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The more you use WebSocket, the more you may realize that the requirements for
building WebSocket-powered applications resemble classic messaging concepts. For
example, perhaps you want to extend the reach of your enterprise messaging protocols
to the Web by distributing large quantities of messages to a large number of clients. Or,
suppose you're building a collaborative application that requires your WebSocket clients
to send and receive data to and from other WebSocket clients. These two examples
illustrate messaging applications and WebSocket applications alike. As you will see in this
chapter, the two technologies work well together and layering messaging over WebSocket
enables you to build powerful messaging applications.
Messaging systems differ in how they integrate with clients. Some, like brokers that
support STOMP, offer protocol-level interoperability. Anyone implementing a compatible
protocol client can connect to those systems from any platform and language. Others
offer APIs that are provided for some select platforms chosen by the system vendor.
The simplest open, widely used protocol for messaging is STOMP: Simple
(or Streaming) Text Oriented Messaging Protocol. The most widely used messaging
API in the enterprise is JMS: Java Message Service. Unlike STOMP, which promotes
interoperability by defining a wire protocol, JMS is just an API. STOMP has been
implemented for many different languages; because of its nature as an API, JMS is almost
exclusively reigning in the Java world.
A newly standardized open messaging protocol is AMQP: Advanced Message
Queuing Protocol. AMQP 1.0 became an OASIS standard in October 2012. Although
AMQP was created with wide industry support, whether it can live up to the popularity
and success of STOMP and JMS remains to be seen. To learn more about AMQP,
see .
In this chapter we walk through using STOMP over WebSocket (STOMP/WS). But if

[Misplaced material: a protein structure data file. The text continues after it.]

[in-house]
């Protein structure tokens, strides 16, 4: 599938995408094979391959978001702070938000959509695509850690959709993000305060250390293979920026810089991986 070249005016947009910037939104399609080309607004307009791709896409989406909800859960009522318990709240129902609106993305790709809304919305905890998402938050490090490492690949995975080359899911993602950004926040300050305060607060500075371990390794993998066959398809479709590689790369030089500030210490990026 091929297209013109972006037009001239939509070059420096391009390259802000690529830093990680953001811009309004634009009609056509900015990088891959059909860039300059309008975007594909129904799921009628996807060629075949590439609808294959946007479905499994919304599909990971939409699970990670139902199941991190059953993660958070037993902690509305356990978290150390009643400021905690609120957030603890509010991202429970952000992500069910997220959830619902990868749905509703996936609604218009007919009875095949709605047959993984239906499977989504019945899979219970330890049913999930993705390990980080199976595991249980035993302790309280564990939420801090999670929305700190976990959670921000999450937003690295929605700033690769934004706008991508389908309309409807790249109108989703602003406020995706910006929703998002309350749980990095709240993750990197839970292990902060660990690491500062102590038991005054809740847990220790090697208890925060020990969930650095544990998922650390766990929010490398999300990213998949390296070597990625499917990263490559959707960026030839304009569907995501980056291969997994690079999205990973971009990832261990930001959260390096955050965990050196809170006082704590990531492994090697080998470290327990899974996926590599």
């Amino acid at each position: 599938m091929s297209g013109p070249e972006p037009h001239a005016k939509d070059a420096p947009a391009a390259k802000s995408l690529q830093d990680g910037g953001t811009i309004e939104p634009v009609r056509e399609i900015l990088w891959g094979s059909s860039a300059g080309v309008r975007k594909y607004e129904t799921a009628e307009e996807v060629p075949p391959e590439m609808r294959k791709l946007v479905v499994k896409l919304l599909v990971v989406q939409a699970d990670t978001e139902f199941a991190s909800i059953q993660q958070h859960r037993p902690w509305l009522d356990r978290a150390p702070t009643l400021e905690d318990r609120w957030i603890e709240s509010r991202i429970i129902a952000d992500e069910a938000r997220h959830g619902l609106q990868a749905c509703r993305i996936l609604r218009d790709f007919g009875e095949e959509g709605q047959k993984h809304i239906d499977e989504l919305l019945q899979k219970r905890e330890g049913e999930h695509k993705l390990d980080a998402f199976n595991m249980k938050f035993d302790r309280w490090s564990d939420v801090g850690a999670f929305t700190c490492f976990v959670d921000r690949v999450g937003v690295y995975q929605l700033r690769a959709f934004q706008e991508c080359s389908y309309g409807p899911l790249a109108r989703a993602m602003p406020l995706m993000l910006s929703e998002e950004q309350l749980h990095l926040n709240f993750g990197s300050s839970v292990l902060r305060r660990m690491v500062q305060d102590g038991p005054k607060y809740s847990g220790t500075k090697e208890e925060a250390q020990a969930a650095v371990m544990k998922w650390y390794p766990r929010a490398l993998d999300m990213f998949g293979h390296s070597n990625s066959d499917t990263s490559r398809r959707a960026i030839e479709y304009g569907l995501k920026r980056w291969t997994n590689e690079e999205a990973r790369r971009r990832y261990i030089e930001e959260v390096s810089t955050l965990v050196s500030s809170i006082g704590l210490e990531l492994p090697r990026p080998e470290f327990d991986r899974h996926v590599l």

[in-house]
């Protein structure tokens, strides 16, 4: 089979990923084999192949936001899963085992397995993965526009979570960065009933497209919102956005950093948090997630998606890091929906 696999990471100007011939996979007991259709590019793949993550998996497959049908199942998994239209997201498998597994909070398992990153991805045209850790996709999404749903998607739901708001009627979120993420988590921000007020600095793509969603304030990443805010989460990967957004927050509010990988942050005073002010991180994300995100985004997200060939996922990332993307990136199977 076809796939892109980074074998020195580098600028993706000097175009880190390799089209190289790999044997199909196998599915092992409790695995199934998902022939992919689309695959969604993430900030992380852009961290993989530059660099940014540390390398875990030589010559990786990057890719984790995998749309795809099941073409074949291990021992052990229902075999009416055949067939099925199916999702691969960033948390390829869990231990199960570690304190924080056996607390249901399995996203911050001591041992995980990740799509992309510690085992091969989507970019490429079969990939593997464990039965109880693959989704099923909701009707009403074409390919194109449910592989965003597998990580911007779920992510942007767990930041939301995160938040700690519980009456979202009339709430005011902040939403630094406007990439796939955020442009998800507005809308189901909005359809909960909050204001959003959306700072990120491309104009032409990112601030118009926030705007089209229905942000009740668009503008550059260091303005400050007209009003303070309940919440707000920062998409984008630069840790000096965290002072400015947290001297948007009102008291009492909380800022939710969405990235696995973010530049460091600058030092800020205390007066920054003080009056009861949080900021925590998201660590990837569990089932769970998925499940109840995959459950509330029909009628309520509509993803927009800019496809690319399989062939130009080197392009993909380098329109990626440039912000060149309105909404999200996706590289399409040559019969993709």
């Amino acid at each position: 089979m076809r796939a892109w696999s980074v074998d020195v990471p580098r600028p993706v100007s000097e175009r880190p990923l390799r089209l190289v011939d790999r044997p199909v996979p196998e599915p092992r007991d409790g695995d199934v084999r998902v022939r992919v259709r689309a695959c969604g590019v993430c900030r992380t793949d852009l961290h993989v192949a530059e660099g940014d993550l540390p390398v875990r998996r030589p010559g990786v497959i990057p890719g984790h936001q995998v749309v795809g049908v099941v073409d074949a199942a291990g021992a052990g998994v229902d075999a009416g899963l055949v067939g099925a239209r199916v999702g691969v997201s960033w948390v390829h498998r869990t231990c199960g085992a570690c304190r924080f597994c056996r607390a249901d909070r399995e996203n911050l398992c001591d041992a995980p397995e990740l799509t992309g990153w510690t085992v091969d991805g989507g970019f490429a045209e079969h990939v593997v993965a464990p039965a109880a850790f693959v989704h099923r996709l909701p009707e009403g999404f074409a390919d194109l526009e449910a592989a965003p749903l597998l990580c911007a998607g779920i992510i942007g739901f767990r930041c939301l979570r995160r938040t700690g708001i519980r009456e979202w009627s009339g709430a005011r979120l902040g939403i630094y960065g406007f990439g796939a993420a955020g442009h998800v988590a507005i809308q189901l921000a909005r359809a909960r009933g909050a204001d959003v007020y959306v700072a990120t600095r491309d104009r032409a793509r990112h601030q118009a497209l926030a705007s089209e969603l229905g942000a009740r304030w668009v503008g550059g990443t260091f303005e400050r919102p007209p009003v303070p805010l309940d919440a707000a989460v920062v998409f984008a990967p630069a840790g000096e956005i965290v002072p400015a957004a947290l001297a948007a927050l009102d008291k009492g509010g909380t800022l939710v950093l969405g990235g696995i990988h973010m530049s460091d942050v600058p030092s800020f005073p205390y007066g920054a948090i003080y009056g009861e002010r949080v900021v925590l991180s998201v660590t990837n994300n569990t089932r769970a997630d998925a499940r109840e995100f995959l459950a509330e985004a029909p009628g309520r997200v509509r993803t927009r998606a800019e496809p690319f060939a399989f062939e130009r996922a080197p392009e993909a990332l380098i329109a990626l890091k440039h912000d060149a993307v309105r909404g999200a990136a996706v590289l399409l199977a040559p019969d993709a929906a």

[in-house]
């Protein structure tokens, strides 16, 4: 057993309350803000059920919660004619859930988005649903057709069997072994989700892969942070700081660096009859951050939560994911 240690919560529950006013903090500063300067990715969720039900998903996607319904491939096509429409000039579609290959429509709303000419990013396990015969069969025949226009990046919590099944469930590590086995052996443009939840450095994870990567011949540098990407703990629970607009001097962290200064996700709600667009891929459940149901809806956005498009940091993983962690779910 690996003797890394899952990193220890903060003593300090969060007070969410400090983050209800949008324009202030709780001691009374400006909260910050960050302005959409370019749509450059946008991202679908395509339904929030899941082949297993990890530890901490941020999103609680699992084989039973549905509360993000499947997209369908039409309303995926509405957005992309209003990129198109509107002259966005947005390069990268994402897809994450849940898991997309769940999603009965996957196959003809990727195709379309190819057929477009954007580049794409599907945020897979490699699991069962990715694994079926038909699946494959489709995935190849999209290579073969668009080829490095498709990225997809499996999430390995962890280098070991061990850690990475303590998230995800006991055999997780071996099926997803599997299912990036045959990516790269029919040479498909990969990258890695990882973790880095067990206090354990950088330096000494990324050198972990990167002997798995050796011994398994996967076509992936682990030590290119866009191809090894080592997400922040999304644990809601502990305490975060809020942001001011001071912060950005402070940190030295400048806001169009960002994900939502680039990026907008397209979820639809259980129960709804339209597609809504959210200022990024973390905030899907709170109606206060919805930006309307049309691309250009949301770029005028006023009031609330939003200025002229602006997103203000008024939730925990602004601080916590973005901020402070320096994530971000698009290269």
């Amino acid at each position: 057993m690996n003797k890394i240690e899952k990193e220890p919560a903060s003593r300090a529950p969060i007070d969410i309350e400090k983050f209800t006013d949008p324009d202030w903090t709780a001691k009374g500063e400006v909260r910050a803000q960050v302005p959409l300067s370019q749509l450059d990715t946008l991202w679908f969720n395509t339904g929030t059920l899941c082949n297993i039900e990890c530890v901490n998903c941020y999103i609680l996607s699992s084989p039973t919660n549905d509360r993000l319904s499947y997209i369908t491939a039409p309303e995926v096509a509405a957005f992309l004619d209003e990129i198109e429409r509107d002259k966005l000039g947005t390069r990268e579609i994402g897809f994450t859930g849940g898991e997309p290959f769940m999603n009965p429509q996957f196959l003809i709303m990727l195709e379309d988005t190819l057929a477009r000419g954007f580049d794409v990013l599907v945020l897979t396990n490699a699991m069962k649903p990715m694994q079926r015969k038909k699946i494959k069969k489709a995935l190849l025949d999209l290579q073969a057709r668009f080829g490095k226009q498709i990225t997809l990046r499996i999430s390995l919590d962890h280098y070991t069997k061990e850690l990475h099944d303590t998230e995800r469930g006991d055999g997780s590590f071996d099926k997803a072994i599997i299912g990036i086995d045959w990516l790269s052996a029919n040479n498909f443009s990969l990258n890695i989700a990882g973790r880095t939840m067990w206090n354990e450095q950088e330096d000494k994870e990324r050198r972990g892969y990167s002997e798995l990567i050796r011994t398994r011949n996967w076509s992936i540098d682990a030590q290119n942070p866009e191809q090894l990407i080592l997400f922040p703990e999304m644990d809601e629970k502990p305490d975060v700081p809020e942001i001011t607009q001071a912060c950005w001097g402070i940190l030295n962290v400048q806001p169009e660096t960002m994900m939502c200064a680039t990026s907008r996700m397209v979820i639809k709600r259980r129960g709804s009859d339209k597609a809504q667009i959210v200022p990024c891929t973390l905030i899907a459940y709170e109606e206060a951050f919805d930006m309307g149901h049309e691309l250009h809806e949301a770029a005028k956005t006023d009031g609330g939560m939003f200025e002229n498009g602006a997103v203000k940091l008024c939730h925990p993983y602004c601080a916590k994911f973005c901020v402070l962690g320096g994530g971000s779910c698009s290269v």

your interest is JMS or AMQP over WebSocket, there are vendors and projects that can offer
you these capabilities. In addition, there are several proprietary pub/sub implementations
over WebSocket: some are simple, some more sophisticated. See Appendix B for a list of
current WebSocket servers that may have the support you need. The steps in this chapter
will hopefully also help give you a general understanding of how pub/sub over WebSocket
implementations work.
Introduction to STOMP
STOMP is an open protocol for messaging that was originally developed for use with
Apache ActiveMQ and has spread widely to other systems. STOMP does not have topics
or queues. STOMP messages are sent and received from destinations; the STOMP
server decides how these destinations behave. This behavior is similar to HTTP, in that
servers just have URLs, and it is up to the server to decide how to serve those URLs.
In the example we build in this chapter, we use STOMP with ActiveMQ. ActiveMQ uses
destination names to expose messaging features including topics and queues, temporary
destinations, and hierarchical subscriptions.
There is a running joke about standards whose names include the word “simple”:
they are almost universally overcomplicated. Examples include SNMP (Simple Network
Management Protocol), SOAP (Simple Object Access Protocol), and SMTP (Simple
Mail Transfer Protocol). STOMP is a genuinely simple protocol: it is text oriented and
resembles HTTP in its appearance. Each frame consists of a command, headers,
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